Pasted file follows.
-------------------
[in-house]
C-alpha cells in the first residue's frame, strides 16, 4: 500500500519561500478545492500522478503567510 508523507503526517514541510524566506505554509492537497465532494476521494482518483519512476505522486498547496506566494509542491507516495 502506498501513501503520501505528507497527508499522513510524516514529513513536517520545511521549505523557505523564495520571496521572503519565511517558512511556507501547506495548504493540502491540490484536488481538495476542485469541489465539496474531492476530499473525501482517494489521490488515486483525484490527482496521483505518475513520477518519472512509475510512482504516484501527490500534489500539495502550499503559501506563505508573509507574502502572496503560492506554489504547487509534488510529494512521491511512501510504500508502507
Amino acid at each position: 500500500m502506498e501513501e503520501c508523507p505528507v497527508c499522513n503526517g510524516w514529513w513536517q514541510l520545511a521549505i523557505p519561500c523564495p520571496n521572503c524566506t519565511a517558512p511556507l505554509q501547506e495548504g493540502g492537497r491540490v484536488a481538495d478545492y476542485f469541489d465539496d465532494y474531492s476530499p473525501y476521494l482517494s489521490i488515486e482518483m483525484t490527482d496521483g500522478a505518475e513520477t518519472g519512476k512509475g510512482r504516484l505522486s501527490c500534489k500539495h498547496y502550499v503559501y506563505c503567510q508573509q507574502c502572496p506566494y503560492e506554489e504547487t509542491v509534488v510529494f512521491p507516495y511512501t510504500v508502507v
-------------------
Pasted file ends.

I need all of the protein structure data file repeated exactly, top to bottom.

[in-house]
C-alpha cells in the first residue's frame, strides 16, 4: 500500500519561500478545492500522478503567510 508523507503526517514541510524566506505554509492537497465532494476521494482518483519512476505522486498547496506566494509542491507516495 502506498501513501503520501505528507497527508499522513510524516514529513513536517520545511521549505523557505523564495520571496521572503519565511517558512511556507501547506495548504493540502491540490484536488481538495476542485469541489465539496474531492476530499473525501482517494489521490488515486483525484490527482496521483505518475513520477518519472512509475510512482504516484501527490500534489500539495502550499503559501506563505508573509507574502502572496503560492506554489504547487509534488510529494512521491511512501510504500508502507
Amino acid at each position: 500500500m502506498e501513501e503520501c508523507p505528507v497527508c499522513n503526517g510524516w514529513w513536517q514541510l520545511a521549505i523557505p519561500c523564495p520571496n521572503c524566506t519565511a517558512p511556507l505554509q501547506e495548504g493540502g492537497r491540490v484536488a481538495d478545492y476542485f469541489d465539496d465532494y474531492s476530499p473525501y476521494l482517494s489521490i488515486e482518483m483525484t490527482d496521483g500522478a505518475e513520477t518519472g519512476k512509475g510512482r504516484l505522486s501527490c500534489k500539495h498547496y502550499v503559501y506563505c503567510q508573509q507574502c502572496p506566494y503560492e506554489e504547487t509542491v509534488v510529494f512521491p507516495y511512501t510504500v508502507v